At Pencils of Promise (PoP), we share stories about the Teacher Support and water, sanitation and hygiene (WASH) programs that are currently taking place in schools. In these stories, we might explain that as you’re reading this, students are filling up their cups with clean water and running back to class. We may refer to the teacher that just this morning used a grammar activity to engage their 3rd grade students.
What we often don’t share is that, in addition to thinking about who is benefitting from these programs, we are constantly planning for the impact these programs will have years from now. In three years from today – will new students at that same school still be filling up their cups with clean water? Will that same teacher continue to use a grammar activity to engage students?
These are a few of the many questions we consider when deciding the details of our Teacher Support and WASH programs. Details that are essential to sustaining quality education. We see that working with teachers and communities is improving education for students now, but it’s the sustainability details that will allow students three years from now to benefit from that same support. A student that’s in school now might have a younger sibling, and in a few years that sibling will be in kindergarten. They should have the opportunity to receive a quality education as well.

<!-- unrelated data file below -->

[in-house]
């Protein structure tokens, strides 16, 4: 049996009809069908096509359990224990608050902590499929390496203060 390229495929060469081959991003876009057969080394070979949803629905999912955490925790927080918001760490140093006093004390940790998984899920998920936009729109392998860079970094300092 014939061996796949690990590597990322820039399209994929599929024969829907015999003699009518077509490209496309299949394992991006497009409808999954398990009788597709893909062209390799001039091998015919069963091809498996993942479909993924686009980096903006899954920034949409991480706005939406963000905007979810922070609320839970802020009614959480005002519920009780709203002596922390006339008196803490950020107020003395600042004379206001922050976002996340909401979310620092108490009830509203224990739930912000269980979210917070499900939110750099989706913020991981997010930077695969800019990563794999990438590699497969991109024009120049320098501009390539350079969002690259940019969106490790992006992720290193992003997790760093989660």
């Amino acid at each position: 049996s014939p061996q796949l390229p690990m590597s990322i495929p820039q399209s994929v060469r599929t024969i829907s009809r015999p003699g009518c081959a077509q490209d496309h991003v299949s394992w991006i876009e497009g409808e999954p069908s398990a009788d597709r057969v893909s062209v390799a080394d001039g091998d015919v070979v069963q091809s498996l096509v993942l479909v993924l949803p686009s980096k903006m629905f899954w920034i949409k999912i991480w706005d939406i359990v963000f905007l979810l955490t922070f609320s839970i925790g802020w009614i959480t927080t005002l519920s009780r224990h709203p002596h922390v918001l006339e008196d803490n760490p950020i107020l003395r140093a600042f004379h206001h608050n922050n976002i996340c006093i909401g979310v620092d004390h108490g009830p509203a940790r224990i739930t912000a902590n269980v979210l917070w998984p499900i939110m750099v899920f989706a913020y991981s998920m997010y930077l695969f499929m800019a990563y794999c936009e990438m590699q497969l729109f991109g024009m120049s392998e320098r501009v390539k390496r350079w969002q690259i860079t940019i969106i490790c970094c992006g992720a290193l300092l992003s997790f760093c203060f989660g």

So, what are the details we think about to support that opportunity?
How many years should we support a teacher in learning that grammar activity?
When we were deciding how long a Teacher Support or WASH program should be, we considered the progression of how long it takes a teacher to go from seeing a coach demonstrating a strategy to performing that strategy in their own classroom, in their own unique way that best fits their skillset and their students. Using the method, our teams have found that schools need to be in a program for at least three years before they graduate. That is approximately the amount of time it takes a teacher to get from Year 1, where they are being coached for the first time by PoP, to the end of Year 3, when they are skillfully and effortlessly using strategies in their own classroom. With that knowledge, both Teacher Support and WASH programs in each country are at least three years in length.
Replacement of materials
If a school has graduated from a program, are schools set up to replace a water filter when it breaks?